China Issues Mandatory Standards for Electric Vechicles and Their Batteries
Initially set for January 1, 2020, the Chinese government issued three national standards on safety requirements for electronic vehicles and their batteries.
These standards have been put together by China’s Ministry of Industry and Information Technology (MIIT) and approved by the State Administration for Market Regulation (SAMR) and the Standardization Administration Committee (SAC).
Making Electric Vehicles Safer
They have been based around the existing voluntary standards concerning the electric vehicle and the electric bus, with the addition of more stringent technique requirements relating to the safety of power systems such as lithium-ion batteries.
One of the most notorious problems relating to lithium-ion batteries, thermal runaway, has prompted China to enforce mandatory standards. A major safety concern not only for consumers but also regulators and manufacturers, thermal runaway is the most common cause of fires in electric vehicles; with several high-profile vehicle fires making headlines worldwide.
The Great Hall of People building, located in Beijing, China.
Among the new regulations enforced in January is an emphasis on the requirements for manufacturers to make improvements in battery system safety regarding thermal diffusion, mechanical shock, external fire, overcharge, and over-temperature, among other things.
These cover the majority of the problems that can result in thermal runaway and/or fires in electric vehicle batteries.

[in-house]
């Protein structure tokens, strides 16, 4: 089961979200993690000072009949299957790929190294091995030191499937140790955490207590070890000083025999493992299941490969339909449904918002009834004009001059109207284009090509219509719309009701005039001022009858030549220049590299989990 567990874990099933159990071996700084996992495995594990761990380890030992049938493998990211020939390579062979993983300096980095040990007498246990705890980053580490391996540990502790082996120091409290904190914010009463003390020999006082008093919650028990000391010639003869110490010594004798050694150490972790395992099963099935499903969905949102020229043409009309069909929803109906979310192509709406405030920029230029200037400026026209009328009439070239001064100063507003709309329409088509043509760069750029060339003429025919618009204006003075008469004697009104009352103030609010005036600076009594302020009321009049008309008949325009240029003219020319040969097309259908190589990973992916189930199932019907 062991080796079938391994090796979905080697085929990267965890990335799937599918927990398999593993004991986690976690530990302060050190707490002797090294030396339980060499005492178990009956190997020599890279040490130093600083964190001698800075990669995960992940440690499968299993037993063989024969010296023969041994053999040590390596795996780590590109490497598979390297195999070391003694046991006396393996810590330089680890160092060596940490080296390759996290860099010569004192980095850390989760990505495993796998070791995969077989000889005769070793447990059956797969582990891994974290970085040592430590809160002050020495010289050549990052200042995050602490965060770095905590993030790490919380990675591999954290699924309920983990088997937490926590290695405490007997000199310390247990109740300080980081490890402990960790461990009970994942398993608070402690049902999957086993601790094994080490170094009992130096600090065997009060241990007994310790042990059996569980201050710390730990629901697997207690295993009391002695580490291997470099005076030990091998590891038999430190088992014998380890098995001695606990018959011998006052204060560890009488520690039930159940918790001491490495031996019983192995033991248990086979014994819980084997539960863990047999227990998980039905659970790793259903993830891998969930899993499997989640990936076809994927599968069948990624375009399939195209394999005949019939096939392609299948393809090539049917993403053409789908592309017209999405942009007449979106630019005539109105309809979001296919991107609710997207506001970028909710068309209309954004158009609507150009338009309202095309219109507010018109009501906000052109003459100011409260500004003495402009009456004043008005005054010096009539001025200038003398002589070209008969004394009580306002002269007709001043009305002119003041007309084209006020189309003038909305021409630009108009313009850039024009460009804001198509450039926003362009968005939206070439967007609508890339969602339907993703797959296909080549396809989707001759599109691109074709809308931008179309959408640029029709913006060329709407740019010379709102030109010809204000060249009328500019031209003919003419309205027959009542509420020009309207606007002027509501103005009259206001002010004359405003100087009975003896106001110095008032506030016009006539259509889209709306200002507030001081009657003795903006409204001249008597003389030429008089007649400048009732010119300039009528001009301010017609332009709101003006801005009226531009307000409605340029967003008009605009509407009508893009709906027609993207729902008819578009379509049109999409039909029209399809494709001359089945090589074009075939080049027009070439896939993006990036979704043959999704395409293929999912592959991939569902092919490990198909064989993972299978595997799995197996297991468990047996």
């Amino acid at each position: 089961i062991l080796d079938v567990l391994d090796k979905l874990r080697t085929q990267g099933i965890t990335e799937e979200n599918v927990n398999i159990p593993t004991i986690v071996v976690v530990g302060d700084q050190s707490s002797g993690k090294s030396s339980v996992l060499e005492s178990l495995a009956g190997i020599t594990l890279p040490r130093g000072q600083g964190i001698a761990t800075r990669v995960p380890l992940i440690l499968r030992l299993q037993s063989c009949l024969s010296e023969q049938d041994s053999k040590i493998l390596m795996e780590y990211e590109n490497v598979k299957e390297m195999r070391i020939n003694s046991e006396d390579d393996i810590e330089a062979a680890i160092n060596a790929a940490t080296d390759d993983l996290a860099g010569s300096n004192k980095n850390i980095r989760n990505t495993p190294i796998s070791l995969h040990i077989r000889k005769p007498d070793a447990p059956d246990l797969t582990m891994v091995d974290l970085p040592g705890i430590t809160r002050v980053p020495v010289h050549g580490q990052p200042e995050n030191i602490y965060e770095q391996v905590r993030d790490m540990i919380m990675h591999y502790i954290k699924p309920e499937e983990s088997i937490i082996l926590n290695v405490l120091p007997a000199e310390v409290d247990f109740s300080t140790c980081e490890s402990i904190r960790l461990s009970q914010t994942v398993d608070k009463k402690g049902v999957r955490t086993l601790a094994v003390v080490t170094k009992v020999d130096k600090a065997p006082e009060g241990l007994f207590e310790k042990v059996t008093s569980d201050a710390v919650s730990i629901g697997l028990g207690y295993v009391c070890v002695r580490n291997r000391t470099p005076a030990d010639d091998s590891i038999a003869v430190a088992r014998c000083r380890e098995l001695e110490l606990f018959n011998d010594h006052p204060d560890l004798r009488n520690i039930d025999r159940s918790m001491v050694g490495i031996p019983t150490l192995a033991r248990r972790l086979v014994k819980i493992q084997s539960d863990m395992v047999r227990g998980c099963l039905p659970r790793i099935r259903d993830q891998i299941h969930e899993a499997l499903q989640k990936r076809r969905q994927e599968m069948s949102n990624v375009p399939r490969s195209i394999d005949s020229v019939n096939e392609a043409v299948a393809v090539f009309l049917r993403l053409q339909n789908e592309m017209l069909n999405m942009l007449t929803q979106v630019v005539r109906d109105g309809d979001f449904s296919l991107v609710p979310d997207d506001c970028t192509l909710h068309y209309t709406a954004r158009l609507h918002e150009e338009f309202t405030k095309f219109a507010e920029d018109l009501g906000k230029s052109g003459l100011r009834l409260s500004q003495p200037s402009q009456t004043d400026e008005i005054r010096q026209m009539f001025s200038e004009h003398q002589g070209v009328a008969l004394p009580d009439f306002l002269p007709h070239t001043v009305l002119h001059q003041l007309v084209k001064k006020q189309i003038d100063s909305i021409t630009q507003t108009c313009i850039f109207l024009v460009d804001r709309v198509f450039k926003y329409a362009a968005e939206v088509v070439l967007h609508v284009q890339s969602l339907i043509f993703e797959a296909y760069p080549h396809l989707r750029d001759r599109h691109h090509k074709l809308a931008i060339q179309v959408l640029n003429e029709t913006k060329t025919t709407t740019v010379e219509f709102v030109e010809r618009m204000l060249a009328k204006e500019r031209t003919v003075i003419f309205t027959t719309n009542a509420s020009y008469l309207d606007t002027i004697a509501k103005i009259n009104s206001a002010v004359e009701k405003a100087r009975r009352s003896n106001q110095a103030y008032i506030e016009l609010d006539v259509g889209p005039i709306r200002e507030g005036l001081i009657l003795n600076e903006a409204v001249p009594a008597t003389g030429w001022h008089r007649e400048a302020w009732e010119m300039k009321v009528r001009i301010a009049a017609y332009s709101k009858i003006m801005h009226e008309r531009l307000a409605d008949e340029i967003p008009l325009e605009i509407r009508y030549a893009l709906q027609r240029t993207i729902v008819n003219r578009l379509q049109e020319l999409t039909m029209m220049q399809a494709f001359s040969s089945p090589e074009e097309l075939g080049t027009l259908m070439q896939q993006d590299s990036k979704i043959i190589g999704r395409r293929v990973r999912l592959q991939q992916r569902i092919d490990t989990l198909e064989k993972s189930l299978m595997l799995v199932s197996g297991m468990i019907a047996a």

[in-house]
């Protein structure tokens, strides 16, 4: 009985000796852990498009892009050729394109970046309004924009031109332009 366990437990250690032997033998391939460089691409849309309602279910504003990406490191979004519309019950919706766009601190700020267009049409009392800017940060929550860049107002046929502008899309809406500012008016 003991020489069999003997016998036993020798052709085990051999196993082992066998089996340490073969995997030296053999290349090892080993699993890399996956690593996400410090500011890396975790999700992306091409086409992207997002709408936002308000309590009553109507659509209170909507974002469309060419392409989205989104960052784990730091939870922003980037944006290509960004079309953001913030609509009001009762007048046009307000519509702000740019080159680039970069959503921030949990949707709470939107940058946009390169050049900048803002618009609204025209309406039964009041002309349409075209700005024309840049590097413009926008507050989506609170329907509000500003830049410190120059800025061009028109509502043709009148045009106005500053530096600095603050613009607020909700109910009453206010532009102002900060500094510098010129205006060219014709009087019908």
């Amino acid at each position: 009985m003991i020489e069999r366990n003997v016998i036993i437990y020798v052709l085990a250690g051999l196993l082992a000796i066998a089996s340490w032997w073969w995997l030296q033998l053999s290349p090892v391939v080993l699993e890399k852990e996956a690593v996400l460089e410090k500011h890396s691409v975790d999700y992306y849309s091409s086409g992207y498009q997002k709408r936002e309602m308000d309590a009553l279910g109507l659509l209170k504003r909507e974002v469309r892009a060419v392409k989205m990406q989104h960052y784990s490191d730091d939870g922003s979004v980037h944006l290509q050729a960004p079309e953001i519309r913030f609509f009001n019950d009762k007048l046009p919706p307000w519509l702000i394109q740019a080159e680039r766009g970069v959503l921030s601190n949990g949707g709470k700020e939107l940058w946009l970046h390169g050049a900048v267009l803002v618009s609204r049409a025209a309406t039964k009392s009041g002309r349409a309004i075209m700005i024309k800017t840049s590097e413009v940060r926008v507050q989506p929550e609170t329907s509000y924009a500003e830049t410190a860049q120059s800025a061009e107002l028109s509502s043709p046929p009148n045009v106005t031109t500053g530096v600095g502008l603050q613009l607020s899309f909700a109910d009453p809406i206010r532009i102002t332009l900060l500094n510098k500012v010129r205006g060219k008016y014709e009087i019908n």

Additionally, the standards say that if one battery cell suffers from thermal runaway, it should cause no fire or explosion for at least five minutes, so as to give the vehicle’s occupants enough time to slow down, stop, escape, and move to a place of safety. If thermal runaway is detected, EVs must notify the occupants immediately.
Other standards relating to electrical safety include more stringent requirements for preventing water ingress, ensuring proper insulation, and a requirement for battery monitoring. It is not only consumer EVs that these standards apply to, either.
Electric buses, which naturally have larger batteries, must meet more rigorous standards due to their batteries inherently having more demand placed on it from the vehicle. For example, the Chinese standards demand that electric buses go under an appraisal of “flame-retardant performance” in addition to thermal runaway prevention and a battery management unit.
Although China is the first country to enforce regulations like this, it is very likely that other nations will follow suit in the future as more and more vehicles on the road rely on battery power. Widespread standards similar to those being introduced in China may give rise to opportunities for design engineers and manufacturers to innovate with new materials for battery systems that mitigate and effectively contain fire or prevent other problems such as water ingress and punctures.